The doctrine of Vicarious Liability means that an employer can be held liable for the acts and/or omissions of their employees. If you have been injured as a result of the actions of an employee then contact Jackson Boyd Lawyers today!
3 Ankles Snapping
Slips in bars & nightclubs give rise to personal injury claims all year round but in the case of Lowe v Cairnstar Ltd the fateful act occurred on Christmas Day. Damages were awarded to a customer who slipped on a nightclub toilet floor and fractured her ankle. It was held that the nightclub owners and occupiers had installed flooring which was dangerously slippery when wet, which it was likely to become due to its location, the defenders were aware of the hazard, it would have been reasonably practicable for them to have installed flooring with a slip resistance of an appropriate standard, in which case the pursuer would not have slipped, and they had breached their duty of care to the pursuer at common law and under the Occupiers Liability Act 1960.
At Jackson Boyd Lawyers, we regularly instruct slip testing of floor surfaces in Occupiers Liability cases resulting in successful claims for our clients.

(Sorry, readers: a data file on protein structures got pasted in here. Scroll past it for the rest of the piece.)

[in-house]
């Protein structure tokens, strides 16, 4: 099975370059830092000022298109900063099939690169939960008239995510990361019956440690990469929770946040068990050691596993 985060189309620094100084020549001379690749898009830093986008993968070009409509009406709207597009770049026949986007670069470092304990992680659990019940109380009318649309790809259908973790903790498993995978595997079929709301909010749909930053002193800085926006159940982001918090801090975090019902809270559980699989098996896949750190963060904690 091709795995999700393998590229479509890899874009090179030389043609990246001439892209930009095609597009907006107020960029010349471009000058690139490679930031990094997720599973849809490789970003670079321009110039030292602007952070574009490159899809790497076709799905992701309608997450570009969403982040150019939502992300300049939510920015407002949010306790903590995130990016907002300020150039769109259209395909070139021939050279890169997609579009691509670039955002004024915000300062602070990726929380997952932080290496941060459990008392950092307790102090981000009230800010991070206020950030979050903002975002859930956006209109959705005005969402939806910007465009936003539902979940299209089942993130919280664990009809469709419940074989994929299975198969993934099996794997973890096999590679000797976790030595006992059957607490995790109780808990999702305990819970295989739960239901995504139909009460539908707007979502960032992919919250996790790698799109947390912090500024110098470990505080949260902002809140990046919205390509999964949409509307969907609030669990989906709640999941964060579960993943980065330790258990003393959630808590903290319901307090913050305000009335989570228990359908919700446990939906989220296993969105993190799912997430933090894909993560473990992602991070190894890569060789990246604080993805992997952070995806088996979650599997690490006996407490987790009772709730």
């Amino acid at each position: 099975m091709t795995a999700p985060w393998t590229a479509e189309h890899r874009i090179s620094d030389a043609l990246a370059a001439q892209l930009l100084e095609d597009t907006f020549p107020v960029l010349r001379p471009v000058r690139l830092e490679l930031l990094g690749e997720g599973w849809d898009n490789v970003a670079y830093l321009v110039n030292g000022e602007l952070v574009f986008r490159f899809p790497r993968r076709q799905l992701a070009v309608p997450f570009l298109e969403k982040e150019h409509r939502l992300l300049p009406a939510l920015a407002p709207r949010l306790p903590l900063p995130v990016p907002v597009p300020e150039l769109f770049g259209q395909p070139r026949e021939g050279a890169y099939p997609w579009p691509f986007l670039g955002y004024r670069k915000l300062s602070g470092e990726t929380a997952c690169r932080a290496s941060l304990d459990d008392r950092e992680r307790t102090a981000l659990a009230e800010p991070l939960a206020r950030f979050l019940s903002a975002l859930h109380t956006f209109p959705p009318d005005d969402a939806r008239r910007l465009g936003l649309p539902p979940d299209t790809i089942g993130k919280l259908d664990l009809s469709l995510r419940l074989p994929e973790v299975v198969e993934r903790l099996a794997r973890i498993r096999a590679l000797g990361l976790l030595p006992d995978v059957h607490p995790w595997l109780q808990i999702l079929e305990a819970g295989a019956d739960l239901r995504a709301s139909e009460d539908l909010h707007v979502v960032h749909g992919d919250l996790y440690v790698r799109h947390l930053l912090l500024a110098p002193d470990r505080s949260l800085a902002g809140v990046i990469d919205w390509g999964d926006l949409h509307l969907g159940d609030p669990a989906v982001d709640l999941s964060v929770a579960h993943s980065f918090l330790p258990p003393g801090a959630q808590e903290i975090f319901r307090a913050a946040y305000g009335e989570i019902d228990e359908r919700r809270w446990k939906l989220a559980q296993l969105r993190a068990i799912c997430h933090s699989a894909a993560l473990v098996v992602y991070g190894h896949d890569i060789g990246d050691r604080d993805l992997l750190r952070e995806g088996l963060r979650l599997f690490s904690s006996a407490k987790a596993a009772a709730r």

2 Spouses Fighting
Domestic abuse is not a matter to ever be taken lightly but the harsh reality is that domestic violence will be on the rise over the festive period due to the stresses of Christmas, financial worries, alcohol increase and for 2020 in particular, Covid-19 resulting in many couples spending more time at home together and victims unable to seek refuge from their attackers.
The Criminal Injuries Compensation Authority seeks to award damages to victims of domestic abuse and at Jackson Boyd Lawyers we can help you with your claim.
And food poisoning from an undercooked Turkey!
If you have suffered food poisoning after eating at a restaurant or café, you may be entitled to compensation. The Consumer Rights Act requires restaurants in Scotland to provide food that is of “satisfactory quality”. If a customer is ill as a result of their failure, they can claim against the restaurant.
Understandably these claims are difficulty to prove, as it can be difficult to prove one particular piece of food has caused you to be ill, other than a variety of other factors. Things to consider are:
- How exactly was the food not of ‘satisfactory quality’?
- Where, what & when had you eaten prior to becoming ill?
- Did anyone else in your party fall ill form eating the same food?
At Jackson Boyd Lawyers we deal with food poisoning & illness claims, both home and abroad, so if you have fallen ill after eating out in the last three years then contact a member of the team today.